We've been really lucky here in South Florida over the past few years, but now that we're in the midst of another hurricane season, with Hurricane Isaac (maybe) headed this way, I've been giving some thought to preparing kids for hurricanes. In Miami, we adults know how to prepare for the big storms. But how do we get the kids ready, physically, mentally, and emotionally? Here are a few tips:
- Minimize the media. A key to the craziness is always The News. Overkill is an understatement when it comes to the media and hurricane insanity. As adults, we might want to have every television set and radio on and tuned to weather reports to stay updated, but try to be discreet--kids shouldn't be seeing the dramatic footage of rain, gusts, and waves. Monitor the weather periodically and discreetly--not 24/7 in every room of the house.
- To each his own...flashlight. It might seem simple, but making sure your kids have their own flashlights, know where they are located, and how to operate them will come in handy if you lose power.
- Create a Kid Kit. In addition to your family's basic hurricane kit, create a second kit with the kids in mind. Include: games that can be played by candlelight or flashlight. Books that haven't been read. Battery-powered DVD player with favorite/unseen movies. ANYTHING that glows (glow sticks, glow-in-the-dark balls, one or more of the Crayola Glow products, glow-in-the-dark Benderoos, etc.) Kid-sized pillows and blankets. Kid-friendly single-serve snacks. Books of brainteasers/mazes. Chances are, you already have many of these items around the house, but the point is to gather them so you're not looking for them when you have other important prep tasks.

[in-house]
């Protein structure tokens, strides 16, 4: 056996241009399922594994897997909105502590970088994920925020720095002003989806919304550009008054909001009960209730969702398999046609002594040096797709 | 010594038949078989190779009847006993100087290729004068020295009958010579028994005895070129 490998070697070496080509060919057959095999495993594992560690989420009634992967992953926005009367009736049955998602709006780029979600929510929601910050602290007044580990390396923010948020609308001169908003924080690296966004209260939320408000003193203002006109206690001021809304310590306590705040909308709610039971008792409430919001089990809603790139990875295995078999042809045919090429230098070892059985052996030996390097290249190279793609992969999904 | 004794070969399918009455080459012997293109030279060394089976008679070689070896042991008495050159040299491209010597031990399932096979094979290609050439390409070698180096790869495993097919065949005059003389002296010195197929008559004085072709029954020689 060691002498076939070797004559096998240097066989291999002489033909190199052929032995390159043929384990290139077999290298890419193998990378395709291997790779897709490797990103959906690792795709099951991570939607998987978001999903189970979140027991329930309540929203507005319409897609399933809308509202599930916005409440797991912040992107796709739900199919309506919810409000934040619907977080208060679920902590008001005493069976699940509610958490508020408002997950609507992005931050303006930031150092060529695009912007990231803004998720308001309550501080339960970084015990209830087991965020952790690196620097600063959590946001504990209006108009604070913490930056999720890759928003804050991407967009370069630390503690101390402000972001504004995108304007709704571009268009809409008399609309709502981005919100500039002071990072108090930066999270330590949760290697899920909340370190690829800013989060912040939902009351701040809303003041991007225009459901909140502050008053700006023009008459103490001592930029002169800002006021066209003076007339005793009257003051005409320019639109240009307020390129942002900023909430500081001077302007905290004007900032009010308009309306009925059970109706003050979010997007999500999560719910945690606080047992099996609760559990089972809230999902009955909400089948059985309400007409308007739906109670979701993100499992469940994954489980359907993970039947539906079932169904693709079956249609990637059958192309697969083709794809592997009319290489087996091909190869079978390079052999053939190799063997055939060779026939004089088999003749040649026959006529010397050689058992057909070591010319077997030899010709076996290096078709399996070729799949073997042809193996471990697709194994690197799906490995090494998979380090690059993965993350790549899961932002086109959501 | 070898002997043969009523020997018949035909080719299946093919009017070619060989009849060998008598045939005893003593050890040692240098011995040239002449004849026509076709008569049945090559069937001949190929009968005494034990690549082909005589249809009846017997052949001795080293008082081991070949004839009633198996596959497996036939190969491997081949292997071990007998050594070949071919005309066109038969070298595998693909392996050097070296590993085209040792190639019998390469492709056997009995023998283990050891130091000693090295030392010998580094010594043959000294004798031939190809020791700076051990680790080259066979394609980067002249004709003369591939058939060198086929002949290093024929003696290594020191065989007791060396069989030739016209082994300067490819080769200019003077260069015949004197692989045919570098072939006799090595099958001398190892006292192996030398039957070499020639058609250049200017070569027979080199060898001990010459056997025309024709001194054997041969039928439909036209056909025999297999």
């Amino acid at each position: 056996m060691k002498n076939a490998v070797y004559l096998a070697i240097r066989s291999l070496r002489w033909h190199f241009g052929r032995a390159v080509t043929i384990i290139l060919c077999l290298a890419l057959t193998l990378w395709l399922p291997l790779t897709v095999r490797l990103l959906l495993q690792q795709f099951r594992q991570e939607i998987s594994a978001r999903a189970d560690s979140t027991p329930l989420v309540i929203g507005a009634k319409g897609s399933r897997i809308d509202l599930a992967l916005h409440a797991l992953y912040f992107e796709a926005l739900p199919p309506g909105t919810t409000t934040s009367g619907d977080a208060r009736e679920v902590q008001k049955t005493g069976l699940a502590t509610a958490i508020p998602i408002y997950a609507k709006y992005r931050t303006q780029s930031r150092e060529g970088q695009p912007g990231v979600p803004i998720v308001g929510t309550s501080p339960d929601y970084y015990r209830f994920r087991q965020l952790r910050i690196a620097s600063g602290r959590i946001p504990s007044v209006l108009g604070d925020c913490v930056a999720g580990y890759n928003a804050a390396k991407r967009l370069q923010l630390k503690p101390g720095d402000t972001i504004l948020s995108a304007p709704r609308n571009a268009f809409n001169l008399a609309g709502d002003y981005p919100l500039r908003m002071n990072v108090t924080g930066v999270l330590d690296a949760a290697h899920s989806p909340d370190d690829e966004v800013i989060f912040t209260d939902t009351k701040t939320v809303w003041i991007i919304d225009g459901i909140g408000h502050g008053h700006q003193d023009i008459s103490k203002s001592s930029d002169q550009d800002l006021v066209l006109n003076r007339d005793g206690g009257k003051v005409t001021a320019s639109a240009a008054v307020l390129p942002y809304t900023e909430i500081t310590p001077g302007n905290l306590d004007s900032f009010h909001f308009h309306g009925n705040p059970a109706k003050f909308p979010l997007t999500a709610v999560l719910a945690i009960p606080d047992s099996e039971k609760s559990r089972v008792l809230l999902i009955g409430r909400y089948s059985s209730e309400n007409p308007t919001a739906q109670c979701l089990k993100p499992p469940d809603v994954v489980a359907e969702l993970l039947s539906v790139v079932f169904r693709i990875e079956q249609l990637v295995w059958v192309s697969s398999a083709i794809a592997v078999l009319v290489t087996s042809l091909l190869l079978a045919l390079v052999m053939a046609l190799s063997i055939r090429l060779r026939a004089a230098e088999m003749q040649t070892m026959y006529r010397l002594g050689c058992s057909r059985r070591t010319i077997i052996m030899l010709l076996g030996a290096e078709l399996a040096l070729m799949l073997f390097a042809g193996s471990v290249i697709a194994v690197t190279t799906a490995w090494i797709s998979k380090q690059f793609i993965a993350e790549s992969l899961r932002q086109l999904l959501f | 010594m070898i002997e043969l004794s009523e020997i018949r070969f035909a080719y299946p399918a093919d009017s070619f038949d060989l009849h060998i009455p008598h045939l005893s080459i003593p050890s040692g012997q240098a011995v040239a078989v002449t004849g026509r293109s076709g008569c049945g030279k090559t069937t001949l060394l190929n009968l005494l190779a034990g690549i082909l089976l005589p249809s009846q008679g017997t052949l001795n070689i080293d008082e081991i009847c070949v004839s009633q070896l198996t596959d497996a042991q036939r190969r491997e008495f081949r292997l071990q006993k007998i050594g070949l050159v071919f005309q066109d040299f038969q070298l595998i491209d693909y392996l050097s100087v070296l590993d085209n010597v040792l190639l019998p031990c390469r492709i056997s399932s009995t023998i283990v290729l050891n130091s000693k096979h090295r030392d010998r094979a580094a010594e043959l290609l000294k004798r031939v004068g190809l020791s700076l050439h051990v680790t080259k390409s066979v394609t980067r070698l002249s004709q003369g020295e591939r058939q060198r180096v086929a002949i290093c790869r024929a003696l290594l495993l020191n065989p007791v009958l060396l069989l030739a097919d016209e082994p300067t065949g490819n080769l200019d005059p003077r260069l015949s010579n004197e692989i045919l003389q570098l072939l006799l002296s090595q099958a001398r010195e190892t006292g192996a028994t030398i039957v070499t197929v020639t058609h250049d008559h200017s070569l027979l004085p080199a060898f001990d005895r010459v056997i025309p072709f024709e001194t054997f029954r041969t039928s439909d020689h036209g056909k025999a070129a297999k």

- Prepare with Playdates. One great thing about hurricanes--they don't exactly sneak up on you. There's a lot of waiting involved...and waiting...and waiting... When you realize that school is cancelled, jump on the phone and organize playdates with a group of parents. Don't let boredom set in before the weather even hits! Trade kids off between houses while it is safe to drive.
- Be on the lookout for anxiety. If you've been in Miami before with a hurricane on the way, I think you'll agree that you can almost feel the tension, anxiety, and worry in the air as residents rush around making last minute preparations. Imagine how that might translate to a child! Be on the lookout for signs of worry in your kids, and use all your supermom powers to calm and soothe them. Every child is different, and every age is different--for some, knowledge is power. For others a calm, soothing environment goes a long way. You know your child--just don't miss the signs of anxiety, and work to keep your own anxiety to yourself so it doesn't transfer to the kids.
What are your favorite tips for hurricanes with kids in Miami?
photo credit: sxc.hu/fgreen70